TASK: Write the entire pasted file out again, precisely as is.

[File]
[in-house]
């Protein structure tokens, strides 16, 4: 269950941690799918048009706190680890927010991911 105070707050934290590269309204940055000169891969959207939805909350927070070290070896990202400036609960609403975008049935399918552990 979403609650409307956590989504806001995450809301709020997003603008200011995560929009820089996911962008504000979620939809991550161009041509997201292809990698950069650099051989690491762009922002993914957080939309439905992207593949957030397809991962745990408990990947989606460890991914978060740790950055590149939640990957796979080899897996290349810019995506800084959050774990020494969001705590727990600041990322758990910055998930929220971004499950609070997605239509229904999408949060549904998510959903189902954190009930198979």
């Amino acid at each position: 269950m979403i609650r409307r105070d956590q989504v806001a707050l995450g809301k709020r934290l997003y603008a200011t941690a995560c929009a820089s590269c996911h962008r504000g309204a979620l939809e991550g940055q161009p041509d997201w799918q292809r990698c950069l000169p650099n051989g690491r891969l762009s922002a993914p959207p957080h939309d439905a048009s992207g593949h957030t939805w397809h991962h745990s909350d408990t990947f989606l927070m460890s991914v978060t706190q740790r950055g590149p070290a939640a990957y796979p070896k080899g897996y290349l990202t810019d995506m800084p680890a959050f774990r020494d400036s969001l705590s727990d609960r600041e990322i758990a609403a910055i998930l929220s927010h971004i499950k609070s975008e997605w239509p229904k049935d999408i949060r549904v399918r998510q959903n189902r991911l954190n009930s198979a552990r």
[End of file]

[in-house]
């Protein structure tokens, strides 16, 4: 269950941690799918048009706190680890927010991911 105070707050934290590269309204940055000169891969959207939805909350927070070290070896990202400036609960609403975008049935399918552990 979403609650409307956590989504806001995450809301709020997003603008200011995560929009820089996911962008504000979620939809991550161009041509997201292809990698950069650099051989690491762009922002993914957080939309439905992207593949957030397809991962745990408990990947989606460890991914978060740790950055590149939640990957796979080899897996290349810019995506800084959050774990020494969001705590727990600041990322758990910055998930929220971004499950609070997605239509229904999408949060549904998510959903189902954190009930198979």
């Amino acid at each position: 269950m979403i609650r409307r105070d956590q989504v806001a707050l995450g809301k709020r934290l997003y603008a200011t941690a995560c929009a820089s590269c996911h962008r504000g309204a979620l939809e991550g940055q161009p041509d997201w799918q292809r990698c950069l000169p650099n051989g690491r891969l762009s922002a993914p959207p957080h939309d439905a048009s992207g593949h957030t939805w397809h991962h745990s909350d408990t990947f989606l927070m460890s991914v978060t706190q740790r950055g590149p070290a939640a990957y796979p070896k080899g897996y290349l990202t810019d995506m800084p680890a959050f774990r020494d400036s969001l705590s727990d609960r600041e990322i758990a609403a910055i998930l929220s927010h971004i499950k609070s975008e997605w239509p229904k049935d999408i949060r549904v399918r998510q959903n189902r991911l954190n009930s198979a552990r």